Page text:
What lies at the bottom of 20-year-old ponds?

How do you repair 20-year-old ponds? What lies at the bottom? The learning team at London Wetland Centre found out the wet way when they embarked on a major project to reline the three dipping ponds at the Pond Zone.

Serving around 10,000 children every year, the dipping ponds are the most popular education facility at the centre. The learning team runs regular pond dipping sessions for schools and families, providing them with nets, trays, magnifying glasses and identification cards. Children can get up and close with a plethora of plants and animals, from water lilies and millions of tiny water fleas to great diving beetles and smooth newts.

However, the three ponds have been here since the centre was built at the turn of the century. Two decades later, the liners have degraded and parts of the ponds have been taken over by plants. It was high time to refresh them.

Ponds 1 and 2 were dug out and relined in the winters of 2018/19 and 2019/20, respectively, but work on the remaining pond was delayed by the pandemic until last winter. Aided by volunteers, the team bailed out water by hand, dug through the sedge and mud, and removed the old liner just before Christmas.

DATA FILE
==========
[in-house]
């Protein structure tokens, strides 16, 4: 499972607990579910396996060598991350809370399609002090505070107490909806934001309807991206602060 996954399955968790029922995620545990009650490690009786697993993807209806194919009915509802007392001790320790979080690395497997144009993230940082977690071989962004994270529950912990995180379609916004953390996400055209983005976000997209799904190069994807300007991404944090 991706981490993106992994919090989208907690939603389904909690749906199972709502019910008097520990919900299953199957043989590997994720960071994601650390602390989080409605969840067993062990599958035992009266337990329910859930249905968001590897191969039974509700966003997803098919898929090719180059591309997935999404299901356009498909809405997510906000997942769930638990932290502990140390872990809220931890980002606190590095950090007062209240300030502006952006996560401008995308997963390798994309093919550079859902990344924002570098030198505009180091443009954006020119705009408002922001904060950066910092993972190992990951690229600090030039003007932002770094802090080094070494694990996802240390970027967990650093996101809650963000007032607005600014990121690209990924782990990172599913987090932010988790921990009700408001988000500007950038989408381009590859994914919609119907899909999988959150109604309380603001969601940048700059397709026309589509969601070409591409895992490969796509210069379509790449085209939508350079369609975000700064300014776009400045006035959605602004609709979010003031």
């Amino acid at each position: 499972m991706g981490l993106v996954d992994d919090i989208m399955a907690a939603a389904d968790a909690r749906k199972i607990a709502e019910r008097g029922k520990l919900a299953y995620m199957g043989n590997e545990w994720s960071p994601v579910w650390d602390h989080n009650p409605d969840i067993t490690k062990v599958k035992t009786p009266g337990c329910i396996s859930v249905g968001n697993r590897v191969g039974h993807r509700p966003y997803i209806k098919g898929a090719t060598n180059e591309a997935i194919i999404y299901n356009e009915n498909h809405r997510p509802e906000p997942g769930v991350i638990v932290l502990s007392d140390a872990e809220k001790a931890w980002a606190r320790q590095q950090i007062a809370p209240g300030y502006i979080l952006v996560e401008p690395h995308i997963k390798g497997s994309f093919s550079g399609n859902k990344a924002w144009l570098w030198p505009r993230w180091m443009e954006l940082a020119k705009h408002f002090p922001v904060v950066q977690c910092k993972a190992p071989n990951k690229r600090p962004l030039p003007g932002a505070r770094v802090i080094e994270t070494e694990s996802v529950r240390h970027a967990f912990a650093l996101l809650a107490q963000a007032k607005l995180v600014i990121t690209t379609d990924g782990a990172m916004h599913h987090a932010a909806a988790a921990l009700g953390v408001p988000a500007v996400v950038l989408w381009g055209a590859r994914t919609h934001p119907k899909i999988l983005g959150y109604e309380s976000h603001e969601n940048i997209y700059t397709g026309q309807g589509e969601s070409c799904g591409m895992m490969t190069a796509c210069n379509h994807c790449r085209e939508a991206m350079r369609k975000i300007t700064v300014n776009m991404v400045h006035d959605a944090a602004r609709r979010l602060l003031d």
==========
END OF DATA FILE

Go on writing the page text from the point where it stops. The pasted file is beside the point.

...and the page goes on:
Pond.jpg

It was a lot of fun. We got very messy and we made a number of exciting discoveries in the process,” said Paul Lawston, learning manager. His team found lurking in the sedge an ancient net, as well as a crisp packet from the year 2000. Also, a large number of the Pond Zone newts were found to be hibernating under the liner. The net and crisp packet were disposed of; the newts were relocated to a neighbouring refugium.

Crisps.jpg

The pond has now been relined and filled with water. The team will introduce some rocks and plants over the next few weeks. After that, nature will take over.

“They colonise very quickly. The pond is completely barren now, but they will come back to life in a month or two,” said Paul. Fly larvae and water beetles will be among the first to come. As the year progress, expect damselflies, fish and snails to move in.

While the ponds at the London Wetland Centre are designed primarily for education purpose, introducing a pond to your surrounding is one of the best ways to support wildlife. Even if you only have a balcony, you can create a mini pond from a container by following WWT’s step-by-step guide here. No matter how small, a pond will attract wildlife if it’s in a good condition.

“They provide a wetland-like space in urban areas—little oases for animals to live in,” said Paul. “Something as small as a bucket on a balcony will colonise quickly.”

Meanwhile, the ponds at the London Wetland Centre will be ready for visitors in April. For more information on when pond-dipping sessions are on, visit our What's On Page.